Ripples testify to 14th century collision
NANTES, France — During the 1300s, the Black Death was savaging Europe, England and France were locked in the Hundred Years’ War and Chaucer was penning his Canterbury Tales. Meanwhile, more than a billion kilometers away, a comet careened toward Saturn and disintegrated, dropping dusty clouds of debris on the giant planet’s iconic rings, creating rippled cometary footprints.
The ripples from that cataclysmic event can still be detected today, electrical engineer Essam Marouf reported October 4 during the joint meeting of the European Planetary Science Congress and the American Astronomical Society’s Division for Planetary Sciences.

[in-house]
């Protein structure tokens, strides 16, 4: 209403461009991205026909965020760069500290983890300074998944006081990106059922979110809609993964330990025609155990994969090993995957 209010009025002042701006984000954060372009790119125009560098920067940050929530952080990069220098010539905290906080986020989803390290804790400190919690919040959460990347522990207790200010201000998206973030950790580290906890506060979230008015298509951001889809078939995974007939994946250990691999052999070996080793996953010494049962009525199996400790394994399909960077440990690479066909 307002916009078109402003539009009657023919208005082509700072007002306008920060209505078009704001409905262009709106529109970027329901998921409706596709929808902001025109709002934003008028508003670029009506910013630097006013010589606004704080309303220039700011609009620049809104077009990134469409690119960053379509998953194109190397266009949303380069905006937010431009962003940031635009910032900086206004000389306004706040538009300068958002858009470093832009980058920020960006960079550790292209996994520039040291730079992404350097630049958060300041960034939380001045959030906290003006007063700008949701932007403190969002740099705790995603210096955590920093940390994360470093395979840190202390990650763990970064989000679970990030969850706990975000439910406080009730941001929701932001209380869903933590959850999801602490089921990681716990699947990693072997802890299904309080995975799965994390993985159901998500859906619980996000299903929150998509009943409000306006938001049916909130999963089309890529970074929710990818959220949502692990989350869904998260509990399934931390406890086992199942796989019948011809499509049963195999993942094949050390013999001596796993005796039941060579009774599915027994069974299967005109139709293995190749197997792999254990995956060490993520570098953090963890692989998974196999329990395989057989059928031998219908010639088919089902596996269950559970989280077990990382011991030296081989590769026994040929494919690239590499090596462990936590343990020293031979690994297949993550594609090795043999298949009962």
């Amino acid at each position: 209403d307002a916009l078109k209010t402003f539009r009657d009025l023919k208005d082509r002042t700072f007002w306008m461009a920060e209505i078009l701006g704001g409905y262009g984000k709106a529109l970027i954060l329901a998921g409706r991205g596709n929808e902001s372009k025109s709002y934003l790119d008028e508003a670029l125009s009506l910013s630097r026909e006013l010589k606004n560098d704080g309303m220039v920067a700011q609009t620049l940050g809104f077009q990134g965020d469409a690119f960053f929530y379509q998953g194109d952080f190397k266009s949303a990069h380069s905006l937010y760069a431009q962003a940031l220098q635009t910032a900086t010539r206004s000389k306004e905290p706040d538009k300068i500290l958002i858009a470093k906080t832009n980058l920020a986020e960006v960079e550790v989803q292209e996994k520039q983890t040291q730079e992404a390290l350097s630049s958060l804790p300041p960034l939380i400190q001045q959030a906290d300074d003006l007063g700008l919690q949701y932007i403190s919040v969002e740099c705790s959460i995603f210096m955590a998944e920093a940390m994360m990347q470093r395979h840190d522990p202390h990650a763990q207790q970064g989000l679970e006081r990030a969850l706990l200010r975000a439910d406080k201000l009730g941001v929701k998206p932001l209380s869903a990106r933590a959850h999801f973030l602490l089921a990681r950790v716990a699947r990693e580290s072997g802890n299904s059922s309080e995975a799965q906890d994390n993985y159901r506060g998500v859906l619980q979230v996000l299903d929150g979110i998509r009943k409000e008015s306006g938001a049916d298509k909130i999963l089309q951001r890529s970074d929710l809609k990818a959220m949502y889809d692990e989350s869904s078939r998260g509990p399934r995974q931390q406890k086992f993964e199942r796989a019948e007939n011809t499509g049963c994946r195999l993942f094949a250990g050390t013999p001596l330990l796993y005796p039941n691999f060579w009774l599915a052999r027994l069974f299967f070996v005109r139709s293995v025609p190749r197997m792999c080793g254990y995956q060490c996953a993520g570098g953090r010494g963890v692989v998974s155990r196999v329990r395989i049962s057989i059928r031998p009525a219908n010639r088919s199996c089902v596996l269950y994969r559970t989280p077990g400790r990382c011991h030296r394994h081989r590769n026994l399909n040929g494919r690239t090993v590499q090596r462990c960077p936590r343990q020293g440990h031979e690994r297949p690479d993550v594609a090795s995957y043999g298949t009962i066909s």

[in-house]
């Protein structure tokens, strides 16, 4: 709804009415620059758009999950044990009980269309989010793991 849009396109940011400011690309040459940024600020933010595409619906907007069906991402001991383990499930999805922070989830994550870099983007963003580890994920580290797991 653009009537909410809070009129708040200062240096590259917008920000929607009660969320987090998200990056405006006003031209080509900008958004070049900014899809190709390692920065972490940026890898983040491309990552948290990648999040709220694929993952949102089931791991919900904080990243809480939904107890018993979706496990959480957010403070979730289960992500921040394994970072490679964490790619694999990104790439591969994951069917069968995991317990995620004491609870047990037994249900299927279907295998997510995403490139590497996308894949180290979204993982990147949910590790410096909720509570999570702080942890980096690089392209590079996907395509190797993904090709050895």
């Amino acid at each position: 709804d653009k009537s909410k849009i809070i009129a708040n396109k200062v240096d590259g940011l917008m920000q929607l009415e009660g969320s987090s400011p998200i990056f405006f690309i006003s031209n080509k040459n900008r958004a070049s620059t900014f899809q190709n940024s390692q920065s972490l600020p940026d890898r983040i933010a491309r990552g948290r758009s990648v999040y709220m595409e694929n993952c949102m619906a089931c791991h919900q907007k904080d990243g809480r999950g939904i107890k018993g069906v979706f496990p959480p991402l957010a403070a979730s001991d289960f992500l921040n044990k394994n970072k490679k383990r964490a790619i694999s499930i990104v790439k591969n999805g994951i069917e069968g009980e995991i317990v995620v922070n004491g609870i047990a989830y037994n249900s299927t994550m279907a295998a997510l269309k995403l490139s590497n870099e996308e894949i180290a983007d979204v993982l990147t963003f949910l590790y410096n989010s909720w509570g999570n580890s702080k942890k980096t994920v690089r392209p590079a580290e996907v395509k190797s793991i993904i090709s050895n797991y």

Marouf, a professor at San Jose State University in California and a member of the Cassini science team, described how the probe beamed radio waves back to Earth through the innermost part of Saturn’s C ring, a tenuous inner band in the planet’s ring system. The radio waves revealed what M